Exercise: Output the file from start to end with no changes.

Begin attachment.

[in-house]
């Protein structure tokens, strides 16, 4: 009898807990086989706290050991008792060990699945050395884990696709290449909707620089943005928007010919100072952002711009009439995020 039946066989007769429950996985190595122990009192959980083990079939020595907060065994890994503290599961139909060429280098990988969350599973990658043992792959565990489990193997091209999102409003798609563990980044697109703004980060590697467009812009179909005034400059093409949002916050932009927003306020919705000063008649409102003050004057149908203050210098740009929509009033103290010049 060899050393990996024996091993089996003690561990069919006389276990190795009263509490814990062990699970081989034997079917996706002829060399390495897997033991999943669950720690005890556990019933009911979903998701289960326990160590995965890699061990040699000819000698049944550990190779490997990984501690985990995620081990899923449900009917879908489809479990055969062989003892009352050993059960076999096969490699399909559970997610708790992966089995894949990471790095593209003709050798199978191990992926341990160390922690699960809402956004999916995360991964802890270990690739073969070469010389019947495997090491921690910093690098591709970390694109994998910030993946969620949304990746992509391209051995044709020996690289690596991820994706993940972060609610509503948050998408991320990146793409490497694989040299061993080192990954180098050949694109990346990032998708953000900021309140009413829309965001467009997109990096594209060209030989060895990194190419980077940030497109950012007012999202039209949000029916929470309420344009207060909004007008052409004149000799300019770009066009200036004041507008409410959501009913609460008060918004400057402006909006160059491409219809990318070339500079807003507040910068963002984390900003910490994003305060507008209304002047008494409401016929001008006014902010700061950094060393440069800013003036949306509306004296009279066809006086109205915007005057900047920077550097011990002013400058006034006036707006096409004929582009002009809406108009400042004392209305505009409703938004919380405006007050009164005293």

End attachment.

[in-house]
């Protein structure tokens, strides 16, 4: 009898807990086989706290050991008792060990699945050395884990696709290449909707620089943005928007010919100072952002711009009439995020 039946066989007769429950996985190595122990009192959980083990079939020595907060065994890994503290599961139909060429280098990988969350599973990658043992792959565990489990193997091209999102409003798609563990980044697109703004980060590697467009812009179909005034400059093409949002916050932009927003306020919705000063008649409102003050004057149908203050210098740009929509009033103290010049 060899050393990996024996091993089996003690561990069919006389276990190795009263509490814990062990699970081989034997079917996706002829060399390495897997033991999943669950720690005890556990019933009911979903998701289960326990160590995965890699061990040699000819000698049944550990190779490997990984501690985990995620081990899923449900009917879908489809479990055969062989003892009352050993059960076999096969490699399909559970997610708790992966089995894949990471790095593209003709050798199978191990992926341990160390922690699960809402956004999916995360991964802890270990690739073969070469010389019947495997090491921690910093690098591709970390694109994998910030993946969620949304990746992509391209051995044709020996690289690596991820994706993940972060609610509503948050998408991320990146793409490497694989040299061993080192990954180098050949694109990346990032998708953000900021309140009413829309965001467009997109990096594209060209030989060895990194190419980077940030497109950012007012999202039209949000029916929470309420344009207060909004007008052409004149000799300019770009066009200036004041507008409410959501009913609460008060918004400057402006909006160059491409219809990318070339500079807003507040910068963002984390900003910490994003305060507008209304002047008494409401016929001008006014902010700061950094060393440069800013003036949306509306004296009279066809006086109205915007005057900047920077550097011990002013400058006034006036707006096409004929582009002009809406108009400042004392209305505009409703938004919380405006007050009164005293």